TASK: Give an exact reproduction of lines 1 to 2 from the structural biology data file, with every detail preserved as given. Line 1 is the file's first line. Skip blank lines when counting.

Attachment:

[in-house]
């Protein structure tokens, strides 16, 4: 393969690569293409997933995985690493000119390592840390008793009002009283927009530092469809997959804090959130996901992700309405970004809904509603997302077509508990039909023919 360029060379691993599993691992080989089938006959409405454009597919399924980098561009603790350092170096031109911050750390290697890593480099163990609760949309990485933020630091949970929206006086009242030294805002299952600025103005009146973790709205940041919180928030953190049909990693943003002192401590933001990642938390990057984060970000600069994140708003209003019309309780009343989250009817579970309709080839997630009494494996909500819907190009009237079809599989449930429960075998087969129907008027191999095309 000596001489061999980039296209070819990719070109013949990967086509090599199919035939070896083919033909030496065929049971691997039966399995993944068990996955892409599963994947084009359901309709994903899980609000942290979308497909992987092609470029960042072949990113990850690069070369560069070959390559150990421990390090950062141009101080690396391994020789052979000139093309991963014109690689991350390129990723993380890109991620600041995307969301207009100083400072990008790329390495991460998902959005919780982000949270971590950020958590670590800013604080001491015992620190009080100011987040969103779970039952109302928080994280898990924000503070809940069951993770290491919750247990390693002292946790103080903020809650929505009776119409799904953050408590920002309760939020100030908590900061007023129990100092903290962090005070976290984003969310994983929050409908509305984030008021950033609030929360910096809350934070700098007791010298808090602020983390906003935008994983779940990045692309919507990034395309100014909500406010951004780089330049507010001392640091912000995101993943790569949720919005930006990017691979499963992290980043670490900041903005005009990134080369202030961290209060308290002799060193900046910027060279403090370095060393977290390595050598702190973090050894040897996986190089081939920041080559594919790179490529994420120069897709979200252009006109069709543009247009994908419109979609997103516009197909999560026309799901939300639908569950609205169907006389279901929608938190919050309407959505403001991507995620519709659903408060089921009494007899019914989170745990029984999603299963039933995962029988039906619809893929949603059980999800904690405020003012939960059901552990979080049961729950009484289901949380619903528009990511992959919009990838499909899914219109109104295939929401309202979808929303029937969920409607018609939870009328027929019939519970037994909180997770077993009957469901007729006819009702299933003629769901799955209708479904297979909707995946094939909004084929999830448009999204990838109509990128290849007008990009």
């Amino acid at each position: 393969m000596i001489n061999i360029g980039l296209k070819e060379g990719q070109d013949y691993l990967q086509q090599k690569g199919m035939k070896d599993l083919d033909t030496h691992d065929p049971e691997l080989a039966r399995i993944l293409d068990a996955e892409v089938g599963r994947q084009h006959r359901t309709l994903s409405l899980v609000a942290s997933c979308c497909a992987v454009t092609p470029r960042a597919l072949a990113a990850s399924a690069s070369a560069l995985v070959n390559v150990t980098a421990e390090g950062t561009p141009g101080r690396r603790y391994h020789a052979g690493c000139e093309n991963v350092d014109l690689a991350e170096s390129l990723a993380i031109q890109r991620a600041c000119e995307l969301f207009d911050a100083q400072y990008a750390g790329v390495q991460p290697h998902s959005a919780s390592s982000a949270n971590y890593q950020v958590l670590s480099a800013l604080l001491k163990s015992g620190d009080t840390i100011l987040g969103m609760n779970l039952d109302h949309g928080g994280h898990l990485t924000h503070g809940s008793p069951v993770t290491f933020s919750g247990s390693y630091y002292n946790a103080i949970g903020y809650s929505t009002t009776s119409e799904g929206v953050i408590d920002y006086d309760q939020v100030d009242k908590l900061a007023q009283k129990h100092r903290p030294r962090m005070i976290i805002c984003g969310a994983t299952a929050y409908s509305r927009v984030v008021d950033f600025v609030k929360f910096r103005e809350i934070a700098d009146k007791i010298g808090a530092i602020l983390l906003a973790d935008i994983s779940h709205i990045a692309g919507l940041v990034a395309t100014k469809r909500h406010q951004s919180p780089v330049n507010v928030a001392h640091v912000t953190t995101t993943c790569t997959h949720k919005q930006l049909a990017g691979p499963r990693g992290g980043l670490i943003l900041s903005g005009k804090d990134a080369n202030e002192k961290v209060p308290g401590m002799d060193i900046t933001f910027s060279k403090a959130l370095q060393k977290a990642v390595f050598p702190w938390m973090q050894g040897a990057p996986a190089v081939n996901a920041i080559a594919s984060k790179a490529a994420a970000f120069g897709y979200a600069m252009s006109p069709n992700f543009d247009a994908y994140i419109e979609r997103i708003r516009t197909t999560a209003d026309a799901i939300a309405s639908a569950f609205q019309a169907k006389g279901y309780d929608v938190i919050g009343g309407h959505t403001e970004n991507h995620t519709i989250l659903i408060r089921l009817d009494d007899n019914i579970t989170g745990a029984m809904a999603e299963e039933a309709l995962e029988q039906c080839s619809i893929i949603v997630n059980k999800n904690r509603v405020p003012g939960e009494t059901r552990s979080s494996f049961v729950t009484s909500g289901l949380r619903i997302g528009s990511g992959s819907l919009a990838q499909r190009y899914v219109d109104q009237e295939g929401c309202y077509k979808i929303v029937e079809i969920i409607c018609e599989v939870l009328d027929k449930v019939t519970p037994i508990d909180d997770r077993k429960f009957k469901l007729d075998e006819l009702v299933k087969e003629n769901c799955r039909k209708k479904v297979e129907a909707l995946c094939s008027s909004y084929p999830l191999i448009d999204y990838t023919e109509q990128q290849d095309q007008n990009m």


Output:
[in-house]
């Protein structure tokens, strides 16, 4: 393969690569293409997933995985690493000119390592840390008793009002009283927009530092469809997959804090959130996901992700309405970004809904509603997302077509508990039909023919 360029060379691993599993691992080989089938006959409405454009597919399924980098561009603790350092170096031109911050750390290697890593480099163990609760949309990485933020630091949970929206006086009242030294805002299952600025103005009146973790709205940041919180928030953190049909990693943003002192401590933001990642938390990057984060970000600069994140708003209003019309309780009343989250009817579970309709080839997630009494494996909500819907190009009237079809599989449930429960075998087969129907008027191999095309 000596001489061999980039296209070819990719070109013949990967086509090599199919035939070896083919033909030496065929049971691997039966399995993944068990996955892409599963994947084009359901309709994903899980609000942290979308497909992987092609470029960042072949990113990850690069070369560069070959390559150990421990390090950062141009101080690396391994020789052979000139093309991963014109690689991350390129990723993380890109991620600041995307969301207009100083400072990008790329390495991460998902959005919780982000949270971590950020958590670590800013604080001491015992620190009080100011987040969103779970039952109302928080994280898990924000503070809940069951993770290491919750247990390693002292946790103080903020809650929505009776119409799904953050408590920002309760939020100030908590900061007023129990100092903290962090005070976290984003969310994983929050409908509305984030008021950033609030929360910096809350934070700098007791010298808090602020983390906003935008994983779940990045692309919507990034395309100014909500406010951004780089330049507010001392640091912000995101993943790569949720919005930006990017691979499963992290980043670490900041903005005009990134080369202030961290209060308290002799060193900046910027060279403090370095060393977290390595050598702190973090050894040897996986190089081939920041080559594919790179490529994420120069897709979200252009006109069709543009247009994908419109979609997103516009197909999560026309799901939300639908569950609205169907006389279901929608938190919050309407959505403001991507995620519709659903408060089921009494007899019914989170745990029984999603299963039933995962029988039906619809893929949603059980999800904690405020003012939960059901552990979080049961729950009484289901949380619903528009990511992959919009990838499909899914219109109104295939929401309202979808929303029937969920409607018609939870009328027929019939519970037994909180997770077993009957469901007729006819009702299933003629769901799955209708479904297979909707995946094939909004084929999830448009999204990838109509990128290849007008990009």